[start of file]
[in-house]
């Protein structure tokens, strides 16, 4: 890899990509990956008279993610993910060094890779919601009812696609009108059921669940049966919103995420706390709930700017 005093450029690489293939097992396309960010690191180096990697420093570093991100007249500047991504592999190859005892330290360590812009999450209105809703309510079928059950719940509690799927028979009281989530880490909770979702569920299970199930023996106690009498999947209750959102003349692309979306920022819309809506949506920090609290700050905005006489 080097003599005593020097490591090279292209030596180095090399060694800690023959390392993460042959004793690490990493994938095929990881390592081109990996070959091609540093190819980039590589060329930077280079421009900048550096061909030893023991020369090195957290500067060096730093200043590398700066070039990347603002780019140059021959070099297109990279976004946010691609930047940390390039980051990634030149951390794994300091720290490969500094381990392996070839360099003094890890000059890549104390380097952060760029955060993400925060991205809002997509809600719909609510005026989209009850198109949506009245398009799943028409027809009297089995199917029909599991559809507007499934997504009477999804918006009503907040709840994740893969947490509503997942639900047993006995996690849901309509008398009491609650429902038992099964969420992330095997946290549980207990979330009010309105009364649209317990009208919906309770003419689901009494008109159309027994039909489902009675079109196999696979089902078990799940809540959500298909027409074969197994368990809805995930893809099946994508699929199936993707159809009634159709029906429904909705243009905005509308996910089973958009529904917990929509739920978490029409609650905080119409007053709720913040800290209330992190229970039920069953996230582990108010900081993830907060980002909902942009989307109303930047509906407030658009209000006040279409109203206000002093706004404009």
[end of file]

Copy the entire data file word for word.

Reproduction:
[in-house]
């Protein structure tokens, strides 16, 4: 890899990509990956008279993610993910060094890779919601009812696609009108059921669940049966919103995420706390709930700017 005093450029690489293939097992396309960010690191180096990697420093570093991100007249500047991504592999190859005892330290360590812009999450209105809703309510079928059950719940509690799927028979009281989530880490909770979702569920299970199930023996106690009498999947209750959102003349692309979306920022819309809506949506920090609290700050905005006489 080097003599005593020097490591090279292209030596180095090399060694800690023959390392993460042959004793690490990493994938095929990881390592081109990996070959091609540093190819980039590589060329930077280079421009900048550096061909030893023991020369090195957290500067060096730093200043590398700066070039990347603002780019140059021959070099297109990279976004946010691609930047940390390039980051990634030149951390794994300091720290490969500094381990392996070839360099003094890890000059890549104390380097952060760029955060993400925060991205809002997509809600719909609510005026989209009850198109949506009245398009799943028409027809009297089995199917029909599991559809507007499934997504009477999804918006009503907040709840994740893969947490509503997942639900047993006995996690849901309509008398009491609650429902038992099964969420992330095997946290549980207990979330009010309105009364649209317990009208919906309770003419689901009494008109159309027994039909489902009675079109196999696979089902078990799940809540959500298909027409074969197994368990809805995930893809099946994508699929199936993707159809009634159709029906429904909705243009905005509308996910089973958009529904917990929509739920978490029409609650905080119409007053709720913040800290209330992190229970039920069953996230582990108010900081993830907060980002909902942009989307109303930047509906407030658009209000006040279409109203206000002093706004404009």